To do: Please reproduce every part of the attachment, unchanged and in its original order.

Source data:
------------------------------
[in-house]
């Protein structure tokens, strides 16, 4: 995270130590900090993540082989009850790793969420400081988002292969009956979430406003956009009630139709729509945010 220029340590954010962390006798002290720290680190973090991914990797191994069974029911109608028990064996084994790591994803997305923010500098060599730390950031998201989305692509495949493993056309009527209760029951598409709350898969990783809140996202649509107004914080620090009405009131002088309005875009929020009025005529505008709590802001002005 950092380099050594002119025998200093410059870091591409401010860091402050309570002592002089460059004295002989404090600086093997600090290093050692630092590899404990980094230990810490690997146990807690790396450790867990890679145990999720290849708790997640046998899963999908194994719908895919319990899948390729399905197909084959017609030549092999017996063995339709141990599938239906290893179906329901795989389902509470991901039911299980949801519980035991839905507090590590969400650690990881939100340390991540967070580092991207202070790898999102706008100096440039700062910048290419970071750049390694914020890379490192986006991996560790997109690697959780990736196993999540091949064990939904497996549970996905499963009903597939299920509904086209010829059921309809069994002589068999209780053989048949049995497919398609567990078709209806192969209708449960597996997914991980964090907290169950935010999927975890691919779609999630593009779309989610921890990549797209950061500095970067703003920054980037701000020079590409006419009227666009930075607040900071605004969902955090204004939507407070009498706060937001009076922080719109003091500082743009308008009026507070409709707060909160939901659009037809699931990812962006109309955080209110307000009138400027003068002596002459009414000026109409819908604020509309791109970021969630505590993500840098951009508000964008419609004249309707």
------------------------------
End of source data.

[in-house]
């Protein structure tokens, strides 16, 4: 995270130590900090993540082989009850790793969420400081988002292969009956979430406003956009009630139709729509945010 220029340590954010962390006798002290720290680190973090991914990797191994069974029911109608028990064996084994790591994803997305923010500098060599730390950031998201989305692509495949493993056309009527209760029951598409709350898969990783809140996202649509107004914080620090009405009131002088309005875009929020009025005529505008709590802001002005 950092380099050594002119025998200093410059870091591409401010860091402050309570002592002089460059004295002989404090600086093997600090290093050692630092590899404990980094230990810490690997146990807690790396450790867990890679145990999720290849708790997640046998899963999908194994719908895919319990899948390729399905197909084959017609030549092999017996063995339709141990599938239906290893179906329901795989389902509470991901039911299980949801519980035991839905507090590590969400650690990881939100340390991540967070580092991207202070790898999102706008100096440039700062910048290419970071750049390694914020890379490192986006991996560790997109690697959780990736196993999540091949064990939904497996549970996905499963009903597939299920509904086209010829059921309809069994002589068999209780053989048949049995497919398609567990078709209806192969209708449960597996997914991980964090907290169950935010999927975890691919779609999630593009779309989610921890990549797209950061500095970067703003920054980037701000020079590409006419009227666009930075607040900071605004969902955090204004939507407070009498706060937001009076922080719109003091500082743009308008009026507070409709707060909160939901659009037809699931990812962006109309955080209110307000009138400027003068002596002459009414000026109409819908604020509309791109970021969630505590993500840098951009508000964008419609004249309707």